Set nodded. He sat to watch the two of them. Greg helped Flavia sit and he held her back as she lurched toward Set.

“Why didn’t you run?” Greg said. “Why?”

“I didn’t want to run. I wanted what was mine. Now I want to kill him.” Her anger burned hot. There was no fear in her, which part of her found strange.

Set laughed. “You’re not afraid of anything, even me. Truly, you are the Princess of Hell.”

“Princess of Hell?” said Greg.

Flavia swallowed. Adrenaline coursed through her and she brushed off Greg’s hands. “Didn’t you see what I did to everyone in the swamp? I like fighting.”

“You like it?” Greg took off his stained shirt and draped it over her nakedness.

She tied the neck closed with shaking hands. “I have powers and they are infernal. I understand you better now. Since I’ve been here, all I’ve wanted to do is hurt things.”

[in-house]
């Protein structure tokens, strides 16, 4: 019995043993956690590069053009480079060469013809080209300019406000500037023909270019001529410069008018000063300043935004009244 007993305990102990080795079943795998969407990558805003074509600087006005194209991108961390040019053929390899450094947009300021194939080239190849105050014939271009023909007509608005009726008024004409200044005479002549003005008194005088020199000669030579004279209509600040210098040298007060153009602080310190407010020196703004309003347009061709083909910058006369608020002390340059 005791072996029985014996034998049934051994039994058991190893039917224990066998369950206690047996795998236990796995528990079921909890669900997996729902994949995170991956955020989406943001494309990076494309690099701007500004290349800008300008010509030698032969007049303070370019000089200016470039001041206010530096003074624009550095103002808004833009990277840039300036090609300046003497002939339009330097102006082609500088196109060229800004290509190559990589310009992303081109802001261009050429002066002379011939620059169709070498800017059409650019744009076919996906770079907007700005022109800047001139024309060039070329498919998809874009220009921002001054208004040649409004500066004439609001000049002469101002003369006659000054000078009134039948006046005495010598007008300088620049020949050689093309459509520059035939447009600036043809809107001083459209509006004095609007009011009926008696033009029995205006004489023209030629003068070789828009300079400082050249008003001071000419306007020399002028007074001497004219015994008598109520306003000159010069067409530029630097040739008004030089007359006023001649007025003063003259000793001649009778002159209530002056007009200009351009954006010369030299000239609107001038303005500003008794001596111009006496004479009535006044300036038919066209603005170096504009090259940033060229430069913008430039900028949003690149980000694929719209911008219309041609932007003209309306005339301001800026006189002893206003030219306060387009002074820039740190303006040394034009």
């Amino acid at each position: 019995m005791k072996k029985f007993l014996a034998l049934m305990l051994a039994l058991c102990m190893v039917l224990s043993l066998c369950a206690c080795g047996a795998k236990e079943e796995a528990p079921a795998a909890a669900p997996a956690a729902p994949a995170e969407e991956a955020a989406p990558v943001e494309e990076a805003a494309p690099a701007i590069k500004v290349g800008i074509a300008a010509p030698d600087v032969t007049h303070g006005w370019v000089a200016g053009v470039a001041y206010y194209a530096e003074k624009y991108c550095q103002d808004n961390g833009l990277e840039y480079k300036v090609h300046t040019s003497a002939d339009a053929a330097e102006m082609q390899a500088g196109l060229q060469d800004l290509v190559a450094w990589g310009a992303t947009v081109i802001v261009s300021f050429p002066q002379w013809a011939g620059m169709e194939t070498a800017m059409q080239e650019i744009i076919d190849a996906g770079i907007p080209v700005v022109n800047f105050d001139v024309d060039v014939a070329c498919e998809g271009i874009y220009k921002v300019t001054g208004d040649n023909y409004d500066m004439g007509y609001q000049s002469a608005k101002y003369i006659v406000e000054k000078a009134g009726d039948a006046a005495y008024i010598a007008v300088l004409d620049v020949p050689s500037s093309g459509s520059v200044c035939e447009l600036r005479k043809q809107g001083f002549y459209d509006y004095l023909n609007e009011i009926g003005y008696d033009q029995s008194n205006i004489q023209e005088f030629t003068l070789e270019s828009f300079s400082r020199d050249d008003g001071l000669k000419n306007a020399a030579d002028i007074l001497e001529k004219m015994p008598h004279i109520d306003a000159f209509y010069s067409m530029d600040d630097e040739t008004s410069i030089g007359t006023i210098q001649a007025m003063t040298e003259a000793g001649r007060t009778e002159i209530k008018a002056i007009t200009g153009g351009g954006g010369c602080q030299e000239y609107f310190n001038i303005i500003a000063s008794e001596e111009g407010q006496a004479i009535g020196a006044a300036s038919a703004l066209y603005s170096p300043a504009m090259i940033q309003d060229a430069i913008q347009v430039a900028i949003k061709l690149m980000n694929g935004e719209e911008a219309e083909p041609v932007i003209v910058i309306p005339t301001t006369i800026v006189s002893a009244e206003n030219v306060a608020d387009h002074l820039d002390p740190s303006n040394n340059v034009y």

Greg averted his eyes. “I’ve never wanted to just hurt things.”

“You shouldn’t be ashamed of being what you are! How did you destroy the swamp?”

Greg wouldn’t answer her.

“I want that kind of power,” Flavia said. “How did you do it?”

“My powers are broken!” Greg snapped. “I belong to Set now. All I can do is destroy.” Tears fell.

Flavia knew it. Greg was weak.

“I know it’s hard,” Greg said, “but you’ve got to control yourself. When we kill, Set’s hold on us is stronger.”

Flavia laughed. “You might as well ask me not to breathe. I was so angry I fought Minos. Marc couldn’t stop me. Nothing can stop me.”

Greg grabbed her arms and searched her face. “Marc is here?”

“I can defeat anyone!”

Greg shook her.

Flavia slapped him.

Set laughed.

“Please, Flavia.” Greg looked over her shoulder at Set, lowering his voice. “Tell me. Is Marc here?”